The United States Postal Service (USPS) is planning to end overnight delivery for First Class mail in many parts of South Carolina, as the agency also considers closing its Pee Dee distribution center and moving its operations to Columbia.
The move is one of several announced Monday as USPS looks to shave $20 billion off its operating costs in an effort to become profitable again.
“We couldn’t afford to do nothing,” said Harry Spratlin, the USPS spokesman for South Carolina, “We had to have a response and we feel like this is a suitable and intelligent way to provide the services that our customers need and do it at a cost level that we could afford.”
First class mail will no longer have a 1-2 day standard for delivery, instead moving to a 2-3 day standard. However, Priority (1-3 days) and Express (overnight) mail will not be affected. Periodicals will move to a 2-9 day standard.
While customers mailing in urban areas like Greenville, Charleston, and Columbia will likely not notice a difference, those in more rural areas (especially in the Pee Dee) will be affected as distribution centers begin consolidating to handle larger amounts of mail.
The Postal Service will send to the Postal Regulatory Commission (PRC) a request for an advisory opinion about the changes. Those changes will likely take place in the spring.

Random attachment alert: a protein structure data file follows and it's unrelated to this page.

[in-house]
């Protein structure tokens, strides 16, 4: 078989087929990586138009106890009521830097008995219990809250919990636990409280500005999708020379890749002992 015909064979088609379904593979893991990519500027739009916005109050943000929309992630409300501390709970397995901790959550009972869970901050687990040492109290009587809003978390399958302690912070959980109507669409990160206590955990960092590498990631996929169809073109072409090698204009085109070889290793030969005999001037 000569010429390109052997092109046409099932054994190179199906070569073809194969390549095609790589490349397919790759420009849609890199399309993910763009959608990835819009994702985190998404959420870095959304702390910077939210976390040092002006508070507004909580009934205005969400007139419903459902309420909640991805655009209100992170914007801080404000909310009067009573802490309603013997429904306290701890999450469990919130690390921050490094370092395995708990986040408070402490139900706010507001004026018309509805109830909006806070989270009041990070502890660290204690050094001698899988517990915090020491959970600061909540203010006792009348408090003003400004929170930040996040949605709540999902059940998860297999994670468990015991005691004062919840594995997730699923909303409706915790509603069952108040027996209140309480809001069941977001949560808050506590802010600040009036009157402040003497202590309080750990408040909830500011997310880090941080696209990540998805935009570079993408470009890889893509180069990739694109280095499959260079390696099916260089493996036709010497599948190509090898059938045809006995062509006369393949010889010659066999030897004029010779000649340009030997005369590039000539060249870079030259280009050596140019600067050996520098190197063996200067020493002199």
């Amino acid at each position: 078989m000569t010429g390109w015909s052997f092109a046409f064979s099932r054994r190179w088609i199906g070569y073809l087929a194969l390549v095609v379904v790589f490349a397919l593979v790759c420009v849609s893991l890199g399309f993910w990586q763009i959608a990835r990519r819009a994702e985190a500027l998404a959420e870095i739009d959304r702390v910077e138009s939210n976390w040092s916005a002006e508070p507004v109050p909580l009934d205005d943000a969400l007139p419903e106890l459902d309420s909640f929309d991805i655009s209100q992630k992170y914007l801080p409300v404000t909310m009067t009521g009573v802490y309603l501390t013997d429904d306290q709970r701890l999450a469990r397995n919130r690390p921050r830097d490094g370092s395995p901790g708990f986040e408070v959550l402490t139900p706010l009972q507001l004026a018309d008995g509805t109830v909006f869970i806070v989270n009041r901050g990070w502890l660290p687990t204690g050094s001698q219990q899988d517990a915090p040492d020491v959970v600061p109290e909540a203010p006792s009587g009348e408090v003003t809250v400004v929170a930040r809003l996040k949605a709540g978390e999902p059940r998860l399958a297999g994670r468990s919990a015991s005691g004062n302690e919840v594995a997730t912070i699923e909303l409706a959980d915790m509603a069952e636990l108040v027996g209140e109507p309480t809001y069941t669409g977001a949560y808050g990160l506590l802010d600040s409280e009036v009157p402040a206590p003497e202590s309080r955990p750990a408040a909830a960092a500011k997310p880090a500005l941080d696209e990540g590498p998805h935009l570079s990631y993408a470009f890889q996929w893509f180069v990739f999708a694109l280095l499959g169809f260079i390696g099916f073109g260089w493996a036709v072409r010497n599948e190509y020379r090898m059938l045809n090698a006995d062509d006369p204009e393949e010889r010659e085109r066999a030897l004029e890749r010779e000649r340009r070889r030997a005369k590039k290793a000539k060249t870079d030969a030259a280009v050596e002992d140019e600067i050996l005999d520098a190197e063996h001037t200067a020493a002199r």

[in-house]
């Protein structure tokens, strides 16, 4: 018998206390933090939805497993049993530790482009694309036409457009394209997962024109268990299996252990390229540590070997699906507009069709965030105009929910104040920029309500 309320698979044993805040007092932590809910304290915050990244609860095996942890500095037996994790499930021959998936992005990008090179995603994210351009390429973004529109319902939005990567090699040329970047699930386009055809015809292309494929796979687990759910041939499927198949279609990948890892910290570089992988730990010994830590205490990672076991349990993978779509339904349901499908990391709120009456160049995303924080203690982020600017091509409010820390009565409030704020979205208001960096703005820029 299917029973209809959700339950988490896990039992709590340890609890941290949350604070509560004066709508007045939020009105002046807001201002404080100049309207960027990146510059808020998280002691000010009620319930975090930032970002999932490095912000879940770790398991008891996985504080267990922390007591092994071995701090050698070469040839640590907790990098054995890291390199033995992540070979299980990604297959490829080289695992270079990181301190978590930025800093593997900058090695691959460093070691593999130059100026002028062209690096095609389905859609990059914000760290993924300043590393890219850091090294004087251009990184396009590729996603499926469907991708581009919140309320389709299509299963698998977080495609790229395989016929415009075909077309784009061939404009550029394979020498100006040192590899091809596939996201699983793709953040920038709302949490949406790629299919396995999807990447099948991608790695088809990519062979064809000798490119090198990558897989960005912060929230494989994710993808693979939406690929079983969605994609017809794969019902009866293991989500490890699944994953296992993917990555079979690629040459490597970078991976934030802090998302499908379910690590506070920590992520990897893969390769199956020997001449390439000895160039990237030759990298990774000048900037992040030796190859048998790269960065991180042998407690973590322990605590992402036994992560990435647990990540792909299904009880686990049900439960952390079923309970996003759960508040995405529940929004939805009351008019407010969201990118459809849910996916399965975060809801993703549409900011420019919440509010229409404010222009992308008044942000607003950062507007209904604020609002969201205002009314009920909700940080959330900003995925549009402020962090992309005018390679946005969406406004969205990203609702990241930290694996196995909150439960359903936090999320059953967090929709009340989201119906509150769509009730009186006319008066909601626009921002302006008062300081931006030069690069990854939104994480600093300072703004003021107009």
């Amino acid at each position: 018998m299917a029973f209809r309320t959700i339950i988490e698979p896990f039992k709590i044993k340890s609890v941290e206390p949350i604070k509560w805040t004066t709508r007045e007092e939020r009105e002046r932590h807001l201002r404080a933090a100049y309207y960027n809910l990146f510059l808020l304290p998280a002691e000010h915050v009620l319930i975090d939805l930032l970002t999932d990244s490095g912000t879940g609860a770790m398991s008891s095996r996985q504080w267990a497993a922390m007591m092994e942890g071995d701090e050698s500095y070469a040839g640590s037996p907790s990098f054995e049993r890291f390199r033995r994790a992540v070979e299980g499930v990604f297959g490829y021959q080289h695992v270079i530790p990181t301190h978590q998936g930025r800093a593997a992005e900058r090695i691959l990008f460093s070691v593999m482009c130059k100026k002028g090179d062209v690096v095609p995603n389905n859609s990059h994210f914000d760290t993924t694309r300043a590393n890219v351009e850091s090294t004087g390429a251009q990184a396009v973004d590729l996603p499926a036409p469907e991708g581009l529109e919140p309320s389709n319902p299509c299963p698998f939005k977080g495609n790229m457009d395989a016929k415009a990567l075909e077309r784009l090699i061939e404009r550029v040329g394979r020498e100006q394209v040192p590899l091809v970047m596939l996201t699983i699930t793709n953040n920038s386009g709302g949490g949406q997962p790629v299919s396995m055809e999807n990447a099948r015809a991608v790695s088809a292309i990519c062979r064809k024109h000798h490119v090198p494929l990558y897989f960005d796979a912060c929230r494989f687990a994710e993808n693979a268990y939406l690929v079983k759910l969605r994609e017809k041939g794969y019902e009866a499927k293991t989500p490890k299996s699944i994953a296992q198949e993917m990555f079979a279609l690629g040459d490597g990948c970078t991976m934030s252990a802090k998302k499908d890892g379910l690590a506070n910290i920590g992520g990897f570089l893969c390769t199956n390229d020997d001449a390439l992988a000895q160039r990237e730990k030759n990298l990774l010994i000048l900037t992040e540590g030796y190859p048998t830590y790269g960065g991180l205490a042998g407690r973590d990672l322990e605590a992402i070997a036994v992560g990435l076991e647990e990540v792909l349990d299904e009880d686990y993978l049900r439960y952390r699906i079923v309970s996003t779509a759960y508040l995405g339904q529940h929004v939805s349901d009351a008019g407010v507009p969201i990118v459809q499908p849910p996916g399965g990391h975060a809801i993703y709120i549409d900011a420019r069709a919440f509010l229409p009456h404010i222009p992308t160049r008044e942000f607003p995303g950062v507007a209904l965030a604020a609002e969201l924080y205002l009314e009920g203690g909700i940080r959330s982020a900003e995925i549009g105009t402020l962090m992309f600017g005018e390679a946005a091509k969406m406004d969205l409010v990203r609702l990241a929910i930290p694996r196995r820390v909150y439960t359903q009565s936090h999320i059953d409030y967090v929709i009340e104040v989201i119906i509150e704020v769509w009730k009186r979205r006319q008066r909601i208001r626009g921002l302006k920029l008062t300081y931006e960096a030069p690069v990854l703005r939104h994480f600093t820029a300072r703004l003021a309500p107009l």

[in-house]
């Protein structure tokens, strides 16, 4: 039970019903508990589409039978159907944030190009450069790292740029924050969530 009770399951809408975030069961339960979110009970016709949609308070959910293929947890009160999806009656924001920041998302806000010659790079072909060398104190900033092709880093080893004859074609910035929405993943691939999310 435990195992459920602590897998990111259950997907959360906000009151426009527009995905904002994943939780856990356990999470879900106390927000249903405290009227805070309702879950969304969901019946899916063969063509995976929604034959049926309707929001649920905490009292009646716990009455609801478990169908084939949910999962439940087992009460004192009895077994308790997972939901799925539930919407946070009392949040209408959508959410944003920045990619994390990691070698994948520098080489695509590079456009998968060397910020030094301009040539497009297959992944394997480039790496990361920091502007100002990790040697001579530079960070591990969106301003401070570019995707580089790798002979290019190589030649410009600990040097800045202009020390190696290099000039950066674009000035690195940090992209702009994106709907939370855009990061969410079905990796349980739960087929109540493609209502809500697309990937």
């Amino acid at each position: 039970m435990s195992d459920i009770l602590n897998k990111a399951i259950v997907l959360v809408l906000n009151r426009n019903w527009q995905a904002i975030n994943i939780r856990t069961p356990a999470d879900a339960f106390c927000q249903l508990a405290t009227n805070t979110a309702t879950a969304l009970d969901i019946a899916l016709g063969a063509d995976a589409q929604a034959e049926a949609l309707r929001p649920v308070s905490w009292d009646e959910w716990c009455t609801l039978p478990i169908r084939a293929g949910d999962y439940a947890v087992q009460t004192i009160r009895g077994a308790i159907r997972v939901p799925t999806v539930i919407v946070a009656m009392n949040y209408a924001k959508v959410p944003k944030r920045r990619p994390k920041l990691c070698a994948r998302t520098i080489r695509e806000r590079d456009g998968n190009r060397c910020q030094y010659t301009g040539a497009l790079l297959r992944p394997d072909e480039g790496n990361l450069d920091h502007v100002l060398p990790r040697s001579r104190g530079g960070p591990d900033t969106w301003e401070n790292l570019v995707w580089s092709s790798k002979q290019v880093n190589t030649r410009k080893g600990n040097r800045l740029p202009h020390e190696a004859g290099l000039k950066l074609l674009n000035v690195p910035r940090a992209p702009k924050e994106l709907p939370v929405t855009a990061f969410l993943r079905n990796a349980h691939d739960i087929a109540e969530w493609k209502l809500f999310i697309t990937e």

It is also studying whether or not to close down its Florence distribution center and transfer those operations to Columbia. If USPS decides to move forward, that would leave only three distribution centers in the state: Columbia, Charleston, and Greenville.
Overall, the Postal Service is looking to possibly close 252 out of its 487 distribution centers nationwide (52%).
Spratlin said none of the 158 postal employees in Florence will be laid off if the facility’s operations do move to Columbia. Since they are union employees, they will be “excessed”– essentially meaning their job title no longer exists and they will be reassigned to a new one based on their seniority level.
“This will be a big step for us,” Spratlin said, “Once we get past this mark, I think we’ll be on a much better financial standing and be able to provide steady and reliable service.”
The Postal Service receives no tax dollars for its operations and relies on postage and delivery fees.
In July, the agency announced it was studying whether to close 28 South Carolina post offices. Spratlin said officials have since decided to keep the Shaw Air Force Base and Greenville-Pleasantburg branches open, while the others are still being considered.